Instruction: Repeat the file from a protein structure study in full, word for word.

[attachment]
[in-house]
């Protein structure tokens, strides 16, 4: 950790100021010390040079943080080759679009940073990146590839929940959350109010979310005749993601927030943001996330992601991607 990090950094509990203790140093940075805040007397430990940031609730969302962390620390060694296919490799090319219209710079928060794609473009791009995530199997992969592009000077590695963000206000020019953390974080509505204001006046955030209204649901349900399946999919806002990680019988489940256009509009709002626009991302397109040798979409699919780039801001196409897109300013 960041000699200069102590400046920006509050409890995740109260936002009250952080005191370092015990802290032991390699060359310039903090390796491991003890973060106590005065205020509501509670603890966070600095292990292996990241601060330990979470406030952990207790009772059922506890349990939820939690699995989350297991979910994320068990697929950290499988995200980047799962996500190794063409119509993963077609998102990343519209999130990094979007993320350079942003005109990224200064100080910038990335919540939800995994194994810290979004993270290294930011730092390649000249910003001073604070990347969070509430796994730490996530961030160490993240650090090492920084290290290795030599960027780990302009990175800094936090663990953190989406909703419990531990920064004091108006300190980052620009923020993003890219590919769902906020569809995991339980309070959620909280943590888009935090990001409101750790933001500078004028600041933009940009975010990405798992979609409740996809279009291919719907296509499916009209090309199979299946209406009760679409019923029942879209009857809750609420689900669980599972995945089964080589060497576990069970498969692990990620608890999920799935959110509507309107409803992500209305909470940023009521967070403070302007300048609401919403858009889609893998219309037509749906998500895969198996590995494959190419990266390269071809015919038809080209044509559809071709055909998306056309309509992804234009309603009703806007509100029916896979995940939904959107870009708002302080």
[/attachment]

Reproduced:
[in-house]
């Protein structure tokens, strides 16, 4: 950790100021010390040079943080080759679009940073990146590839929940959350109010979310005749993601927030943001996330992601991607 990090950094509990203790140093940075805040007397430990940031609730969302962390620390060694296919490799090319219209710079928060794609473009791009995530199997992969592009000077590695963000206000020019953390974080509505204001006046955030209204649901349900399946999919806002990680019988489940256009509009709002626009991302397109040798979409699919780039801001196409897109300013 960041000699200069102590400046920006509050409890995740109260936002009250952080005191370092015990802290032991390699060359310039903090390796491991003890973060106590005065205020509501509670603890966070600095292990292996990241601060330990979470406030952990207790009772059922506890349990939820939690699995989350297991979910994320068990697929950290499988995200980047799962996500190794063409119509993963077609998102990343519209999130990094979007993320350079942003005109990224200064100080910038990335919540939800995994194994810290979004993270290294930011730092390649000249910003001073604070990347969070509430796994730490996530961030160490993240650090090492920084290290290795030599960027780990302009990175800094936090663990953190989406909703419990531990920064004091108006300190980052620009923020993003890219590919769902906020569809995991339980309070959620909280943590888009935090990001409101750790933001500078004028600041933009940009975010990405798992979609409740996809279009291919719907296509499916009209090309199979299946209406009760679409019923029942879209009857809750609420689900669980599972995945089964080589060497576990069970498969692990990620608890999920799935959110509507309107409803992500209305909470940023009521967070403070302007300048609401919403858009889609893998219309037509749906998500895969198996590995494959190419990266390269071809015919038809080209044509559809071709055909998306056309309509992804234009309603009703806007509100029916896979995940939904959107870009708002302080």